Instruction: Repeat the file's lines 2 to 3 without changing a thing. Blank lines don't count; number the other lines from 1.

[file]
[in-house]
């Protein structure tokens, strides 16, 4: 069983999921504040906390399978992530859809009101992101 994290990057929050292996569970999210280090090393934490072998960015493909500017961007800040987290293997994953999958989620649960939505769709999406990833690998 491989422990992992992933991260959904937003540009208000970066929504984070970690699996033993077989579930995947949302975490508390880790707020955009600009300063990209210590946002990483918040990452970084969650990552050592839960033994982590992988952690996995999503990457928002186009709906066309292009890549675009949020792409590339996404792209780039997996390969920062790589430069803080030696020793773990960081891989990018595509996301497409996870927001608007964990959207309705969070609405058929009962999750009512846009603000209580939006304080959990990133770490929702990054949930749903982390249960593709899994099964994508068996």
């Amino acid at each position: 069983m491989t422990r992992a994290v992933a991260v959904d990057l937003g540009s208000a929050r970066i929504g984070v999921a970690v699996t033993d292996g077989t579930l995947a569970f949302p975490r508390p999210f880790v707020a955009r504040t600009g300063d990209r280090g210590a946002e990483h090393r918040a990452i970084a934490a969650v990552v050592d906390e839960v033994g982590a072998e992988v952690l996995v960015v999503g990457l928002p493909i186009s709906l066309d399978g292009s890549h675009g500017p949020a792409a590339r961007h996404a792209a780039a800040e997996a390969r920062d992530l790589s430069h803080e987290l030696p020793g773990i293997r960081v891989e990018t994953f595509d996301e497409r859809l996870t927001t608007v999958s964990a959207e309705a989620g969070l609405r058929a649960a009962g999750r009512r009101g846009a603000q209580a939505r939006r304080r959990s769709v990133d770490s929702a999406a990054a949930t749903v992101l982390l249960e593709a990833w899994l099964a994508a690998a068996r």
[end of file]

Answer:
């Protein structure tokens, strides 16, 4: 069983999921504040906390399978992530859809009101992101 994290990057929050292996569970999210280090090393934490072998960015493909500017961007800040987290293997994953999958989620649960939505769709999406990833690998 491989422990992992992933991260959904937003540009208000970066929504984070970690699996033993077989579930995947949302975490508390880790707020955009600009300063990209210590946002990483918040990452970084969650990552050592839960033994982590992988952690996995999503990457928002186009709906066309292009890549675009949020792409590339996404792209780039997996390969920062790589430069803080030696020793773990960081891989990018595509996301497409996870927001608007964990959207309705969070609405058929009962999750009512846009603000209580939006304080959990990133770490929702990054949930749903982390249960593709899994099964994508068996």
């Amino acid at each position: 069983m491989t422990r992992a994290v992933a991260v959904d990057l937003g540009s208000a929050r970066i929504g984070v999921a970690v699996t033993d292996g077989t579930l995947a569970f949302p975490r508390p999210f880790v707020a955009r504040t600009g300063d990209r280090g210590a946002e990483h090393r918040a990452i970084a934490a969650v990552v050592d906390e839960v033994g982590a072998e992988v952690l996995v960015v999503g990457l928002p493909i186009s709906l066309d399978g292009s890549h675009g500017p949020a792409a590339r961007h996404a792209a780039a800040e997996a390969r920062d992530l790589s430069h803080e987290l030696p020793g773990i293997r960081v891989e990018t994953f595509d996301e497409r859809l996870t927001t608007v999958s964990a959207e309705a989620g969070l609405r058929a649960a009962g999750r009512r009101g846009a603000q209580a939505r939006r304080r959990s769709v990133d770490s929702a999406a990054a949930t749903v992101l982390l249960e593709a990833w899994l099964a994508a690998a068996r």